Peripatetic philomaths…focusing on what's really important, eating ethically and cleanly, fermenting, foraging/wildcrafting, practicing herbalism, and being responsible stewards of our land. Sharing our photos, musings, and learnings. Still seeking our tribe.
My water kefir grains are happy. I know this because they’ve been multiplying enthusiastically. Almost too enthusiastically…but I appreciate the work they do to transform fresh-cut pineapple (arguably the byproduct of pineapple peel wine!) into refreshing probiotic soda.
I’ve been brewing the amazing elixir known as Kombucha Tea for years now. With this ferment, an unusual-looking culture transforms sweetened tea into probiotic goodness, thanks to the hard work of the Symbiotic Colony of Bacteria and Yeast (SCOBY): the disc-shaped pellicle formed by the microbes responsible for performing the magic.
Summer is water kefir weather. Those hard-working, gelatinous “grains” (actually a Symbiotic Colony of Bacteria and Yeast) turn sugar water into a sparkling probiotic beverage. While a water kefir first ferment (1F) doesn’t have much personality, the second ferment (2F) is where the fun happens!
As I shared in an earlier post, I constantly have vinegar-in-progress working away in jars and crocks. Periodically, I harvest the kombucha vinegar and do a SCOBY “clean out” to make room for new pellicle growth…and never fail to be amazed at the size these SCOBYs attain!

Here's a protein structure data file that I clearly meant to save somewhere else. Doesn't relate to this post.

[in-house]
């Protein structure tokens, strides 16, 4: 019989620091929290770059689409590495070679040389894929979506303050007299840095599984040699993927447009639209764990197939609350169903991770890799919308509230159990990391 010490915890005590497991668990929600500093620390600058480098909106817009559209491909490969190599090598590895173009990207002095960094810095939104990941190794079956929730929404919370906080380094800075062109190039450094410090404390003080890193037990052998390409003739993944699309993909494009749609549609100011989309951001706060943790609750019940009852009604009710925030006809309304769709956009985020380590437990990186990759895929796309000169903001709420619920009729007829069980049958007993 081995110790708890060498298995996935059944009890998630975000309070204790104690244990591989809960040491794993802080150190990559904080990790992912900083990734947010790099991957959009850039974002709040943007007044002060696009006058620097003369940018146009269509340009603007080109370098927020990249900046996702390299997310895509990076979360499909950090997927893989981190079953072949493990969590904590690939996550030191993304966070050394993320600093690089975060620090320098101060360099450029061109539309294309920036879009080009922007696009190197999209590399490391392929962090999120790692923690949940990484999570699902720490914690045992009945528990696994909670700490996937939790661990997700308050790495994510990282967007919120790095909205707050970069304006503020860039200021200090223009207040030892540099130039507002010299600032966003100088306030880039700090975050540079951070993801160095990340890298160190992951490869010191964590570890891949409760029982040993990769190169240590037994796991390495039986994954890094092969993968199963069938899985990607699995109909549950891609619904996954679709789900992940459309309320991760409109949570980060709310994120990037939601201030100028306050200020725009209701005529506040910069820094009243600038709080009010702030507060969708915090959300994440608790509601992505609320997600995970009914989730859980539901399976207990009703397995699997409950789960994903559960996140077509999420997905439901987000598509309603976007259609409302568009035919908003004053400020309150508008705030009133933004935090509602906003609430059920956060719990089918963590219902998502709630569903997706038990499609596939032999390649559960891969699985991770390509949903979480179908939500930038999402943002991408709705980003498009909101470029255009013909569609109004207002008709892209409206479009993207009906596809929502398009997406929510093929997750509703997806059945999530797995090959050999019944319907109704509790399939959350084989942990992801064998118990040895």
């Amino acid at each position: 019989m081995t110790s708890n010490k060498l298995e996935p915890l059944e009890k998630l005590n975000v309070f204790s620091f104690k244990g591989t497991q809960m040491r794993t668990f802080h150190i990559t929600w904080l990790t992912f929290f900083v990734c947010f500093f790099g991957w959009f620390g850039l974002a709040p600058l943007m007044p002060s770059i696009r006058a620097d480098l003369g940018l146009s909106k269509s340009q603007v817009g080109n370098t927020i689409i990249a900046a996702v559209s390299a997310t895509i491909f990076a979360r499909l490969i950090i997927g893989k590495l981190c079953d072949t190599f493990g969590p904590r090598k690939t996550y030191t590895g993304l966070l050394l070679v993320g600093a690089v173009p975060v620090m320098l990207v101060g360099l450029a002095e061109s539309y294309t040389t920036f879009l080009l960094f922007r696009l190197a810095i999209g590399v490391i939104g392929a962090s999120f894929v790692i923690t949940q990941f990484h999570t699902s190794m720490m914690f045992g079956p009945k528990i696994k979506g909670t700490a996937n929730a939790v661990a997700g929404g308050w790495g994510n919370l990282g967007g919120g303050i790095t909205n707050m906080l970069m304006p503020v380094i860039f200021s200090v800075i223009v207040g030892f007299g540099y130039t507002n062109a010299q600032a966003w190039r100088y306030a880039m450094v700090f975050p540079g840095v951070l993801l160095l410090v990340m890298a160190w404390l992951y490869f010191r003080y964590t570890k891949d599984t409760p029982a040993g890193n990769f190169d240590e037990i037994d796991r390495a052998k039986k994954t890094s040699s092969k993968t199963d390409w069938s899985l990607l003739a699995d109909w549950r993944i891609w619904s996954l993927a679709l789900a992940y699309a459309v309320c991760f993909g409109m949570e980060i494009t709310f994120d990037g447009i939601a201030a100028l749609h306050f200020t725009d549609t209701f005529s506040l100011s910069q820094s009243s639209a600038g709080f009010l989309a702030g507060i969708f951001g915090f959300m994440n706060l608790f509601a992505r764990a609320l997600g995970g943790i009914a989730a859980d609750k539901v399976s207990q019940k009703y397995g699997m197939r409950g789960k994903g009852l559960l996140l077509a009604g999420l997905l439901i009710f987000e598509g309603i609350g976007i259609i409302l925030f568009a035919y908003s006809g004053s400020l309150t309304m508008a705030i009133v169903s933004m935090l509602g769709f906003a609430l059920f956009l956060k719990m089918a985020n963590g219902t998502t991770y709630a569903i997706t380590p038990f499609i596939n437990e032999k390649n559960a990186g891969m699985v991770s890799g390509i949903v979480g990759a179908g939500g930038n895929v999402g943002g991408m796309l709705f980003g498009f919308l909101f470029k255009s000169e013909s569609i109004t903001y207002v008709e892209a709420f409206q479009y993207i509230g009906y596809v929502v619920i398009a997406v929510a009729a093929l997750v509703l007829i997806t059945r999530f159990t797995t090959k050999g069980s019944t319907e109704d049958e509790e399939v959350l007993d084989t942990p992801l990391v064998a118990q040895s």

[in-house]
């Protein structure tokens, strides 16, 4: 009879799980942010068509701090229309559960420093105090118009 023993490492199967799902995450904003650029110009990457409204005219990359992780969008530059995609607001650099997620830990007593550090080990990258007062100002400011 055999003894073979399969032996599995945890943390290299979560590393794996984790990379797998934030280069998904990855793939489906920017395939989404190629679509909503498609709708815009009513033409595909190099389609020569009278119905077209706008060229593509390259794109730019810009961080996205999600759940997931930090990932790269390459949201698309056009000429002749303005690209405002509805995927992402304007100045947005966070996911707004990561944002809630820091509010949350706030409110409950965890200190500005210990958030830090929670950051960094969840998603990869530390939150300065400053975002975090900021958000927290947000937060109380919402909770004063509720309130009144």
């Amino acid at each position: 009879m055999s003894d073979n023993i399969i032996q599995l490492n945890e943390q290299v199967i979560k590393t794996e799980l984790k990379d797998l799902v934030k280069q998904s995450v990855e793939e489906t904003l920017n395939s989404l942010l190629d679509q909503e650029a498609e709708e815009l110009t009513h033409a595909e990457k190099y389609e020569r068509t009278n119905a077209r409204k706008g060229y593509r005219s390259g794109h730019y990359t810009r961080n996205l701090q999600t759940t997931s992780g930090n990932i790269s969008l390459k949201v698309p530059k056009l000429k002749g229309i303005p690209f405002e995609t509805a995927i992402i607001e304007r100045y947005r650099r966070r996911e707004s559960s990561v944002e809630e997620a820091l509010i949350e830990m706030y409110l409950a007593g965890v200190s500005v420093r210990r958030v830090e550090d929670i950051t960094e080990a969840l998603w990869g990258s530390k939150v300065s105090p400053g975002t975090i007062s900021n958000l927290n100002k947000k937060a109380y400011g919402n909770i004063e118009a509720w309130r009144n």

If you’ve read earlier posts, you know that I make (lots of) kombucha tea. With each batch, a new cellulose pellicle is formed, starting as a thin, cloudy-looking film and growing bigger and thicker with each successive batch. The Symbiotic Colony of Bacteria and Yeast (SCOBY) isn’t strictly necessary to properly culture a batch, if sufficiently strong tea from a previous batch is added to “inoculate” the brew…but it looks really cool in a jar (scare your friends!).
A few huge discs had formed in my 2.5 gallon kombucha vinegar jar and were taking up too much space, so I pulled the thickest ones out and put them in the refrigerator. They sat in a big bowl for a few days until I remembered them and tossed them out for the chickens and ducks. These things are meaty, rubbery mats, but the chickens will peck them apart without much effort. Sometimes the ducks even get in on the action. Continue reading “Today’s Entertainment: SCOBY Decimation”→